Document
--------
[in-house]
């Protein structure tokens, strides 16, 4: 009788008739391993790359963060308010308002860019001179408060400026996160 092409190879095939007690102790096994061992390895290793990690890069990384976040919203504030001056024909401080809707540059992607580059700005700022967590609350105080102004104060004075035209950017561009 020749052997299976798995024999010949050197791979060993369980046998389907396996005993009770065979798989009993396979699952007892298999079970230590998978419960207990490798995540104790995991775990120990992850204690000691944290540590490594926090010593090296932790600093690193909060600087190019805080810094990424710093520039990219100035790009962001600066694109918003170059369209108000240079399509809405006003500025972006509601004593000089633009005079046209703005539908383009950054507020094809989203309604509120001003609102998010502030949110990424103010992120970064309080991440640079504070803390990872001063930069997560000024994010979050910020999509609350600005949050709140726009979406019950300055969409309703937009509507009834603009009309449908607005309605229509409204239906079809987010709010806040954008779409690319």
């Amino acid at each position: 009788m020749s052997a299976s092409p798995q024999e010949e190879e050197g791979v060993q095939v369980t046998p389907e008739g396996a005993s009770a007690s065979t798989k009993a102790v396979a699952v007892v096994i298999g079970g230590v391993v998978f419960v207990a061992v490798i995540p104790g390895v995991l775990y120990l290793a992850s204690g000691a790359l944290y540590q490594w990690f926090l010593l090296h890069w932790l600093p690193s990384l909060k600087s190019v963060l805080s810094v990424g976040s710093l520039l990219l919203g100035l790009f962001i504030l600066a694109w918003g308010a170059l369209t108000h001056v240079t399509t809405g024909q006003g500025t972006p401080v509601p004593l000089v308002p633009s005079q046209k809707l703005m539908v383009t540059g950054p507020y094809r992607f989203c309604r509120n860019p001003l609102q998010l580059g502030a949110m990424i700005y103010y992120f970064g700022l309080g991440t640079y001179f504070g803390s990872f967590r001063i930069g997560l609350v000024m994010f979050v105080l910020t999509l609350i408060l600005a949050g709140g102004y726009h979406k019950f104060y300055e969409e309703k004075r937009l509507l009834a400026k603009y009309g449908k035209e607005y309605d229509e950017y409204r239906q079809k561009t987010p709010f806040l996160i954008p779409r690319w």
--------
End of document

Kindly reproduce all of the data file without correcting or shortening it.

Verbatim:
[in-house]
């Protein structure tokens, strides 16, 4: 009788008739391993790359963060308010308002860019001179408060400026996160 092409190879095939007690102790096994061992390895290793990690890069990384976040919203504030001056024909401080809707540059992607580059700005700022967590609350105080102004104060004075035209950017561009 020749052997299976798995024999010949050197791979060993369980046998389907396996005993009770065979798989009993396979699952007892298999079970230590998978419960207990490798995540104790995991775990120990992850204690000691944290540590490594926090010593090296932790600093690193909060600087190019805080810094990424710093520039990219100035790009962001600066694109918003170059369209108000240079399509809405006003500025972006509601004593000089633009005079046209703005539908383009950054507020094809989203309604509120001003609102998010502030949110990424103010992120970064309080991440640079504070803390990872001063930069997560000024994010979050910020999509609350600005949050709140726009979406019950300055969409309703937009509507009834603009009309449908607005309605229509409204239906079809987010709010806040954008779409690319």
């Amino acid at each position: 009788m020749s052997a299976s092409p798995q024999e010949e190879e050197g791979v060993q095939v369980t046998p389907e008739g396996a005993s009770a007690s065979t798989k009993a102790v396979a699952v007892v096994i298999g079970g230590v391993v998978f419960v207990a061992v490798i995540p104790g390895v995991l775990y120990l290793a992850s204690g000691a790359l944290y540590q490594w990690f926090l010593l090296h890069w932790l600093p690193s990384l909060k600087s190019v963060l805080s810094v990424g976040s710093l520039l990219l919203g100035l790009f962001i504030l600066a694109w918003g308010a170059l369209t108000h001056v240079t399509t809405g024909q006003g500025t972006p401080v509601p004593l000089v308002p633009s005079q046209k809707l703005m539908v383009t540059g950054p507020y094809r992607f989203c309604r509120n860019p001003l609102q998010l580059g502030a949110m990424i700005y103010y992120f970064g700022l309080g991440t640079y001179f504070g803390s990872f967590r001063i930069g997560l609350v000024m994010f979050v105080l910020t999509l609350i408060l600005a949050g709140g102004y726009h979406k019950f104060y300055e969409e309703k004075r937009l509507l009834a400026k603009y009309g449908k035209e607005y309605d229509e950017y409204r239906q079809k561009t987010p709010f806040l996160i954008p779409r690319w």